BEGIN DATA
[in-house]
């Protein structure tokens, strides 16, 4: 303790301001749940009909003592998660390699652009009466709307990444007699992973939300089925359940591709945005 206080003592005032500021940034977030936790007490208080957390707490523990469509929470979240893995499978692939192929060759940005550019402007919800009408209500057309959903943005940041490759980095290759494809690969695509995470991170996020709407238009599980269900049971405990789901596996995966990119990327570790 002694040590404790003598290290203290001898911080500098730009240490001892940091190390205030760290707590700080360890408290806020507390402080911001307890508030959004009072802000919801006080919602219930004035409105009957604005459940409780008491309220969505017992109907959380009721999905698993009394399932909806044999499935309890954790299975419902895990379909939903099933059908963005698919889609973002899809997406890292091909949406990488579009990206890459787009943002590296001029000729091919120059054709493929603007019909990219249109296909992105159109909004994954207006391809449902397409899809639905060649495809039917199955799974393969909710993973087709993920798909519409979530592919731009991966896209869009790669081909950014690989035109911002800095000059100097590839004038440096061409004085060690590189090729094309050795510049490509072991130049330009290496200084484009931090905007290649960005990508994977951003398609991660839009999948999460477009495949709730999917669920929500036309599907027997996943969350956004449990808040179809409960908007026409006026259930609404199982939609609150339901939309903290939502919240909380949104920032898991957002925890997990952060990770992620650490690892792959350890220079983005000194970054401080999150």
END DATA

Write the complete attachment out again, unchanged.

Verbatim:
[in-house]
């Protein structure tokens, strides 16, 4: 303790301001749940009909003592998660390699652009009466709307990444007699992973939300089925359940591709945005 206080003592005032500021940034977030936790007490208080957390707490523990469509929470979240893995499978692939192929060759940005550019402007919800009408209500057309959903943005940041490759980095290759494809690969695509995470991170996020709407238009599980269900049971405990789901596996995966990119990327570790 002694040590404790003598290290203290001898911080500098730009240490001892940091190390205030760290707590700080360890408290806020507390402080911001307890508030959004009072802000919801006080919602219930004035409105009957604005459940409780008491309220969505017992109907959380009721999905698993009394399932909806044999499935309890954790299975419902895990379909939903099933059908963005698919889609973002899809997406890292091909949406990488579009990206890459787009943002590296001029000729091919120059054709493929603007019909990219249109296909992105159109909004994954207006391809449902397409899809639905060649495809039917199955799974393969909710993973087709993920798909519409979530592919731009991966896209869009790669081909950014690989035109911002800095000059100097590839004038440096061409004085060690590189090729094309050795510049490509072991130049330009290496200084484009931090905007290649960005990508994977951003398609991660839009999948999460477009495949709730999917669920929500036309599907027997996943969350956004449990808040179809409960908007026409006026259930609404199982939609609150339901939309903290939502919240909380949104920032898991957002925890997990952060990770992620650490690892792959350890220079983005000194970054401080999150």